Walking Is Not Dancing: Revisited
11th November 2009
(More Next Steps articles.)
"I would like one grain of rice for the first square of the chess board, two grains for the second, four grains for the third and so on doubled for each of the 64 squares of the game board" said the mathematician. "Is that all?" asked the King, "Why don't you ask for gold or silver coins instead of rice grains". "The rice should be sufficient for me." replied the mathematician. The King ordered his staff to lay down the grains of rice and soon learned that all the wealth in his kingdom would not be enough to buy the amount of rice needed on the 64th square. In fact the whole kingdom's supply of rice was exhausted before the 30th square was reached."
There's a very simple problem with tango. If you want to dance in sequences, you need rather a lot of them to dance for 15 minutes.
Captain John Painter suggested an interesting solution. In the martial art of Bagua, there are a small number of elements. However it's simply not physically possibly to perform every single combination of these elements in a lifetime even once (in the quote at the start, you'd need over 18 trillion grains of rice to fill the board).
A similar idea can be applied to tango. Take leading a step backwards. You can vary the speed and the distance. Or Lead them on the spot as weight changes. Or you can choose to not fully complete them so they become rebounds. You can vary the dynamic - sharp, soft, fluid, elastic.
So even taking only 4 steps, there's a lot of different combinations. You can choose fr one or both of you not to step at all for one or more of them. You can syncopate and step off the beat. You can lead them in a straight line or curved. The woman can add even more variation by adorning them. You can adorn your own steps. And then there's parallel and cross system!
Now consider the cross. You can combine the cross with all the ideas mentioned for the back step.
So by leading nothing more than back steps and a cross you suddenly have a huge repertoire.
It gets even better... :o)
If you were to lead the same sequence say 10 times in a dance the follower might start to notice. Some of them are pesky like that. If on the other hand you lead a slow step for the 10th time, do your really think the follower goes "Oh no, not another slow step?". Quite the opposite.
By fitting all these options into interpreting the music, the follower is focused on following. As long as your slow step fits the music it simply feels right to her.
This is a simple but highly effective way to focus both you and the follower on the connection, syncing up more and more as the dance progresses and prevent either of you getting bored.
Experimenting with this last night I was finding that I was literally leading an ocho maybe once or twice a tanda.
There's another sneaky benefit. Say I'm whirling around like a hurricane and then either freeze, or start doing single time weight changes. It doesn't take a great deal of imagination for the follower to realise something's wrong, especially if the floor is crowded. On the other hand if you've been interspersing weight changes through the dance, then if her eyes are closed they won't notice. Remember with the above options you can lead weight changes on the spot or take tiny steps forward in a lot of ways.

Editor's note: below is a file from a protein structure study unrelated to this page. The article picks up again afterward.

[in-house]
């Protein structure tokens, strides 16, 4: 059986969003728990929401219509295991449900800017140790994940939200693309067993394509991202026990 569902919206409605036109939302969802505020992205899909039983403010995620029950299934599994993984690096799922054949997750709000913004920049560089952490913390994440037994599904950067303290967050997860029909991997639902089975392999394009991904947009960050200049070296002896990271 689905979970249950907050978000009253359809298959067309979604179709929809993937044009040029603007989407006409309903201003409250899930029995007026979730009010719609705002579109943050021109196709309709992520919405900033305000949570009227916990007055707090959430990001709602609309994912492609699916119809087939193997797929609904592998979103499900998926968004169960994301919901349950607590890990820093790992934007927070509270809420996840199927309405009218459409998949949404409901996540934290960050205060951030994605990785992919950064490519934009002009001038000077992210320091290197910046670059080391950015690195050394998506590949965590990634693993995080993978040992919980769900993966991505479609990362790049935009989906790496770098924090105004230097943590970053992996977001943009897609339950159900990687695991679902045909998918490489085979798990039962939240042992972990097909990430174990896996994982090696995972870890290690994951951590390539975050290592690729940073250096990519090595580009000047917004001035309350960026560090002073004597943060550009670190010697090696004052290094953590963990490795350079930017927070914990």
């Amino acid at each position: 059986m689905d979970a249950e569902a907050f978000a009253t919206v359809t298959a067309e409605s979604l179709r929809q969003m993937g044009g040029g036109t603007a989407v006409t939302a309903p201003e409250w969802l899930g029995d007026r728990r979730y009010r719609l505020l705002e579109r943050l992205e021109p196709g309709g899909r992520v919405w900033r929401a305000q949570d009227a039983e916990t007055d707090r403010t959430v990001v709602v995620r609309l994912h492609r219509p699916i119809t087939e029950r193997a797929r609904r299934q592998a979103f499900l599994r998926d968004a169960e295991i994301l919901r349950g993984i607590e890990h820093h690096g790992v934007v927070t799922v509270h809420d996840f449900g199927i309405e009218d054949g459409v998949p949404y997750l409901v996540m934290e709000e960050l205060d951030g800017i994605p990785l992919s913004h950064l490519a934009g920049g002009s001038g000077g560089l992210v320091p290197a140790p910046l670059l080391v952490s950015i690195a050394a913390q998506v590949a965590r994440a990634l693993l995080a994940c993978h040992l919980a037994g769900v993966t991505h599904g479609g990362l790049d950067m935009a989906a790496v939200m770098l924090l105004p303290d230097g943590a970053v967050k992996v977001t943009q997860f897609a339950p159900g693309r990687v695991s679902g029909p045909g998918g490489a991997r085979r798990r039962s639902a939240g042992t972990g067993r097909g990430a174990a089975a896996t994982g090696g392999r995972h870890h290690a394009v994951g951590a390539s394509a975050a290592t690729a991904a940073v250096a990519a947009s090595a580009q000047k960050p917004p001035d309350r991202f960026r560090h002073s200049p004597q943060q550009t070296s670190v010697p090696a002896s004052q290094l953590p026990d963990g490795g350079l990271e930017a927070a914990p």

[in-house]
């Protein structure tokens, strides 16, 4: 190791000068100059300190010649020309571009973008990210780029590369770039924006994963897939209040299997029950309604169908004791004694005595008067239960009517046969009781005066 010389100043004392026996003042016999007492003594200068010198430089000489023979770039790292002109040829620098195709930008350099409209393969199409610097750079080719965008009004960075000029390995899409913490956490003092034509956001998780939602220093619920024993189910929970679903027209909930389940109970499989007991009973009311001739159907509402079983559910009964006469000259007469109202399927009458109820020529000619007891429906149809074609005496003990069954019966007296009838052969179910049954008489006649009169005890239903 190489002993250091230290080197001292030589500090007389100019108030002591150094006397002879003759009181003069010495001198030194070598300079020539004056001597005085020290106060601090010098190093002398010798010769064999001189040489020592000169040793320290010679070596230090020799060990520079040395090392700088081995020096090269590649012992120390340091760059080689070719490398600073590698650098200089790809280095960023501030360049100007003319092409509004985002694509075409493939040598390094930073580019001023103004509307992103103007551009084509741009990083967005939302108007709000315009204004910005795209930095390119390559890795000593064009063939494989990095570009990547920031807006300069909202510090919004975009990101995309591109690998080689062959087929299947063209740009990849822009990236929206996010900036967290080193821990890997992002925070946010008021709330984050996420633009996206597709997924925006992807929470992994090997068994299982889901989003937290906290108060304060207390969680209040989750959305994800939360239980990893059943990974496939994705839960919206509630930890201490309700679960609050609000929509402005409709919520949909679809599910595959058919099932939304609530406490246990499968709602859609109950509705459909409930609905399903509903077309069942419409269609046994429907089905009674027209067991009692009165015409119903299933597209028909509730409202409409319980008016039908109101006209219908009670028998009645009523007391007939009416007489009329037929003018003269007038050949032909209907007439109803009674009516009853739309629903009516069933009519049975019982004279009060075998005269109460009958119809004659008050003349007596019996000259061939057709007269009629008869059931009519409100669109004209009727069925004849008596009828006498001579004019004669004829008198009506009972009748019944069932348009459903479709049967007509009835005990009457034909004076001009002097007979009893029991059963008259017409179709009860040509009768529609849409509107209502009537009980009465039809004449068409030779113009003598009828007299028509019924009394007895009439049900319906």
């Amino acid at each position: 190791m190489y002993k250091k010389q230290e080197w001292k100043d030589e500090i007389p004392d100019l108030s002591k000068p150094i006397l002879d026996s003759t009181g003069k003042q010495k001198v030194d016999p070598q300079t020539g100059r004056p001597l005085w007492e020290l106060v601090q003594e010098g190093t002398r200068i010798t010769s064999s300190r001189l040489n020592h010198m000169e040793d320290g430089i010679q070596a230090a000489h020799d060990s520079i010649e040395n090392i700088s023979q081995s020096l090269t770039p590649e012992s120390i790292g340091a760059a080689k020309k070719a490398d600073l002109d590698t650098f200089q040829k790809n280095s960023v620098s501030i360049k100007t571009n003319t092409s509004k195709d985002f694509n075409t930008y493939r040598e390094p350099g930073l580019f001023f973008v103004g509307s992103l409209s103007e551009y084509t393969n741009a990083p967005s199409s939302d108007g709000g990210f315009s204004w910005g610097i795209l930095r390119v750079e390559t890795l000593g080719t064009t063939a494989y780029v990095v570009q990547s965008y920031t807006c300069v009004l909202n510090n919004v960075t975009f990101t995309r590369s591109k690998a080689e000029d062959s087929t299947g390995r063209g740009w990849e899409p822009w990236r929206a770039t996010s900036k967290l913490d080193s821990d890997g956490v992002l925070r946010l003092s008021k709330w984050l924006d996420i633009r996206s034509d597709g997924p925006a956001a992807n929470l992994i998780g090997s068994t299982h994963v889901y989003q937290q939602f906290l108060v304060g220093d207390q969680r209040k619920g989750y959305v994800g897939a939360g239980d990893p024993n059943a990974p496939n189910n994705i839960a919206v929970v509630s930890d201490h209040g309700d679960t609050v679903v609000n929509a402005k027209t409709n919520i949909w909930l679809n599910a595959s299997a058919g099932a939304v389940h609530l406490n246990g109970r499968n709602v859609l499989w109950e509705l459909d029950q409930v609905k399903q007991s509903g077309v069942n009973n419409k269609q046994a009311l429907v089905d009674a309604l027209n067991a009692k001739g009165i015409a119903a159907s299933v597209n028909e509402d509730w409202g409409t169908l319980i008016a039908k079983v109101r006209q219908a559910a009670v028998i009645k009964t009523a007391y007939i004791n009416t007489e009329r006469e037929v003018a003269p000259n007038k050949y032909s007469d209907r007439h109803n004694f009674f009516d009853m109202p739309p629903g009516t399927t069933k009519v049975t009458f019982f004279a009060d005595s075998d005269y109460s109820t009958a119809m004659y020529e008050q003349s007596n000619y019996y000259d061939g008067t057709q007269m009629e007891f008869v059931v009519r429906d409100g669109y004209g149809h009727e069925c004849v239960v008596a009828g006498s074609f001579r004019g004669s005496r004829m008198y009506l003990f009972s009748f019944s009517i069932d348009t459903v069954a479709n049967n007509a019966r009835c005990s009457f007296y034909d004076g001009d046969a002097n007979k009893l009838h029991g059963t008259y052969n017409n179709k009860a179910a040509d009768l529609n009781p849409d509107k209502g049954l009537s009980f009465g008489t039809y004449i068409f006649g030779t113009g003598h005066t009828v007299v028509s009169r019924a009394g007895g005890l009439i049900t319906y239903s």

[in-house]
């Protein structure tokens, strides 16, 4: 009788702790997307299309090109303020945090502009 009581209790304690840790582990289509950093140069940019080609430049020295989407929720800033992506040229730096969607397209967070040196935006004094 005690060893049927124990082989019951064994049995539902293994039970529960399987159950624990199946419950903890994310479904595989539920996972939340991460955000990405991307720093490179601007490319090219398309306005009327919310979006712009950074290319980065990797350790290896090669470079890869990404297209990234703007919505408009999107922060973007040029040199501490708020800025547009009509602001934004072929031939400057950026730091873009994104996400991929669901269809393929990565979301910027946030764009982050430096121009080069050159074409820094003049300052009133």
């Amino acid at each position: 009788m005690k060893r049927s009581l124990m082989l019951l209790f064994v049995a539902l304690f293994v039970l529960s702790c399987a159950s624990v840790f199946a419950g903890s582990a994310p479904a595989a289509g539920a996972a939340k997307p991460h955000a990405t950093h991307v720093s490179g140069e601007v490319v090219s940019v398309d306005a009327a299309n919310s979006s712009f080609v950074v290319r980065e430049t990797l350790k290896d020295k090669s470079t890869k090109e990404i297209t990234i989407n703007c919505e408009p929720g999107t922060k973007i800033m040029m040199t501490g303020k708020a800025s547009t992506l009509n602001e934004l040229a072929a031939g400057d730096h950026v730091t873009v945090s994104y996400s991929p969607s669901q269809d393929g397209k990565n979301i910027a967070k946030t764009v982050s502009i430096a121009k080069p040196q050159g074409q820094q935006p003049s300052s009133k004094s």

So if you're stuck behind a log-jam you can keep dancing quite happilly. While this is an obvious benefit (because standing still and cursing the people in front of you isn't quite as much fun) the less obvious one is that the follower won't tense up.
Simply put, any sane follower who thinks she's likely going to be kicked shortly will tense. Which means that the kick will hurt more and it will be harder for you to get out of the way. It was quite strange last night upstairs at Negrachas watching the bumper car style dancing around me, but being largely unaffected by it because I didn't have to go anywhere specific. I could stay in place, take small steps, large sudden steps, straight, curved, whatever I wanted. Indeed I got on the spot praise from one follower for a lead that in reality was just me floating around 4 or 5 manic couples to the music. To her with her eyes closed it felt lovely.
Yet another benefit is musicality. Once you understand how tango music is basically structured, you can dance "simply" to the first time a phrase is played. Once you have an idea of the feeling and composition of it you can start to add in more of the above. As an added benefit is you dance random elements the first time it's played, they'll actually work a lot of the time too.
If you get a song you really know well, you're laughing.
Not all followers will be able to follow all the elements / variations above. Who cares? You've got way too many as it is. Stick with what works. Bear in mind the above is literally just walking. Add a fluid embrace, apply the above principles to ochos, giros, boleos and so on, give the follower some room to add to the dance and you've got an insane number of things to play with! Certainly you're not going to find your self doing the same dance over and over again. Although you may look a bit dazed afterwards.
There is one catch however. Tango teachers hint at it when they talk about how important the foundations are. Before you can cleanly start doing all of the above to the back-step and the cross, you actually need to be able to do them reasonably well in their basic form. Unless you have that skill in place, your mistakes will also compound geometrically turning your beautiful tanda in a horrible jerking stumbling mess :(
- Christopher O'Shea, 11th November 2009